The main thing to bear in mind is, will this page still be usable without AJAX. For example, if you've used Google Suggest (which hints at what you might be about to type as you enter your search) you can still imagine using the page without the AJAX working. You need to be able to imagine YOUR page still working without AJAX.

Now, I'm not about to say that this is a golden rule - it's probably a silver one - if you imagine the AJAX bit not working on the Google Maps site I mentioned earlier, it wouldn't be worth anything if you visited the page and there wasn't a map - so you have to make sure that the page can either work fine without it or has something useful in the NOSCRIPT tag so your users and visitors still get something. This is because JavaScript could be disabled, the user may be using a specialist browser (for example, a reader for the partially sighted) or you could be getting read by a web-bot that wants to index your page.

On this basis, try to keep things like navigation and full-on content areas AJAX free as much as possible on public web pages.

Basic Theory:

Here is the "SOHNEE" basic theory on whether you should use AJAX.

1. Does it make the site better / easier to use (if YES - proceed!)
2. Am I attaching AJAX to a "click" event (if YES - think very hard before you proceed - this is probably the worst event to attach AJAX to as it essentially breaks the users "back" button and won't be indexed properly by web-bots. It also means that the page won't look like it does now if the user adds the page to their favourites or emails the URL to a friend - it's not a definite no-go, but make sure you've thought about it before you crack on...)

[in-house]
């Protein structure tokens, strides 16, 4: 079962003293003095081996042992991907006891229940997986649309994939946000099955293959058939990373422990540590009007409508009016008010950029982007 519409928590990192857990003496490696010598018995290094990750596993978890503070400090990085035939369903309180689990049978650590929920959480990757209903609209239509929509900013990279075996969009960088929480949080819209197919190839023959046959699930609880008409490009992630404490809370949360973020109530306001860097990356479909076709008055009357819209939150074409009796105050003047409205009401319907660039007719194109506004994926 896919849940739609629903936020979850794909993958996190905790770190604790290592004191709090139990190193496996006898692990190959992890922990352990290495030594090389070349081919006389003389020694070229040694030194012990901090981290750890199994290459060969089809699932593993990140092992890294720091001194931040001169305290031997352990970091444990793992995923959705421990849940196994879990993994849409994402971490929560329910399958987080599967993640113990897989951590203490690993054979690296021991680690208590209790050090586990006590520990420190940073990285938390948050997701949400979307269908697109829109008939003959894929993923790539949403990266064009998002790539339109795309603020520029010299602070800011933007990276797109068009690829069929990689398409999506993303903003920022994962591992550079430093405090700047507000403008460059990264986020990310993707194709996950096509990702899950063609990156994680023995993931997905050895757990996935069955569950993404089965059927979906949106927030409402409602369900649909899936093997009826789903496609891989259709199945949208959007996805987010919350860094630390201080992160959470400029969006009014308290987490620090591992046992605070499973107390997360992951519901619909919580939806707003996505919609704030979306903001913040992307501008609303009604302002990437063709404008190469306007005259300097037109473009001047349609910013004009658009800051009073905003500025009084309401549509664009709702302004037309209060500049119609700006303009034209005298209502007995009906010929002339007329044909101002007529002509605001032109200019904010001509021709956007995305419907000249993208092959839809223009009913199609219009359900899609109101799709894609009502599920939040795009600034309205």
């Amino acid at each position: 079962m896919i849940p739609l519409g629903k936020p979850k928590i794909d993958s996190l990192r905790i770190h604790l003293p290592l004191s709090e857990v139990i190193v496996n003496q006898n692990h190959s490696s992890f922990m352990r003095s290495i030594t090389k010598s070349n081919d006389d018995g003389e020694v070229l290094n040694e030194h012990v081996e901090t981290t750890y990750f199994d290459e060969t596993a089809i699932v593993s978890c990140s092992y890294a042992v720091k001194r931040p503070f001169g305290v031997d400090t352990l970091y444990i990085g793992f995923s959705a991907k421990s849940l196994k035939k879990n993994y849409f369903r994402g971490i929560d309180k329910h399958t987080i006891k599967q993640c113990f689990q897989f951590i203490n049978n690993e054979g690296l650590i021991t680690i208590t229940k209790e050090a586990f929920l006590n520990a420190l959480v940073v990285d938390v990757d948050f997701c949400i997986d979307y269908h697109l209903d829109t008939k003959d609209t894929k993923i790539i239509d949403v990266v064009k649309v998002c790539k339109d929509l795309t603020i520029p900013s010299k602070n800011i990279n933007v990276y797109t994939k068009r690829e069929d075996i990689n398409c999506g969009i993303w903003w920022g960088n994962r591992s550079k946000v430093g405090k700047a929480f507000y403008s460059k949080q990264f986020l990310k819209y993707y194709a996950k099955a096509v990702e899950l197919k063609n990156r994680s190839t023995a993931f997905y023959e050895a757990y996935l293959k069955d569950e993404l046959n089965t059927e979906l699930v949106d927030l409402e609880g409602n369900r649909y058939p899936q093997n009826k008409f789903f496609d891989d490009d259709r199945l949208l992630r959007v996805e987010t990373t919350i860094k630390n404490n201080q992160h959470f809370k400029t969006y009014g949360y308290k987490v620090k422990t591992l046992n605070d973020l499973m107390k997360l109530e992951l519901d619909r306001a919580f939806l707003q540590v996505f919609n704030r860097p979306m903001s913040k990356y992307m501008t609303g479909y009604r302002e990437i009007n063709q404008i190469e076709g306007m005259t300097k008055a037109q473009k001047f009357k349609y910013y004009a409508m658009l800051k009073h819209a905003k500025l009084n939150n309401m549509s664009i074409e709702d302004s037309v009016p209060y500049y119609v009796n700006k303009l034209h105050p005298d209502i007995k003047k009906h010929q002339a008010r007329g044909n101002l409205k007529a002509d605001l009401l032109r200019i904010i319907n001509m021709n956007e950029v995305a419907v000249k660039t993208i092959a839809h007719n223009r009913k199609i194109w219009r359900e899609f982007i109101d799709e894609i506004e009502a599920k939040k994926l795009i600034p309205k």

3. Can the user live without the information from the AJAX call if nothing ever came back?
- YES - you may still wish to provide the information in another way using the NOSCRIPT tag or by using a post back
- NO - you need to work out your alternative strategy for getting the information to the user in the event of a failure, disabled JavaScript or usability issue. Include NOSCRIPT tags, have an alternative post-back method or come up with another way of getting you information out there. The only time you can be excused from this is if you can force your users down a certain road. For example, it's likely that most blind people aren't interested in browsing Google Maps and it's likely that you can force people into turning JavaScript on in order to use a web mail application.

Part Three - Conclusion

Essentially, AJAX is a powerful technology - but don't use it just for the sake of it, use it because it does something useful.

I'm sure we can all remember the "Flash" revolution. There are some great sites that use flash to deliver something that you otherwise couldn't get - but equally, there are sites that were written in Flash for Flash's sake and did nothing that a HTML page couldn't have done.

Don't make the same mistakes this time round!
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PostPosted: Sat Aug 19, 2006 11:17 am    Post subject: Reply with quote

nicely said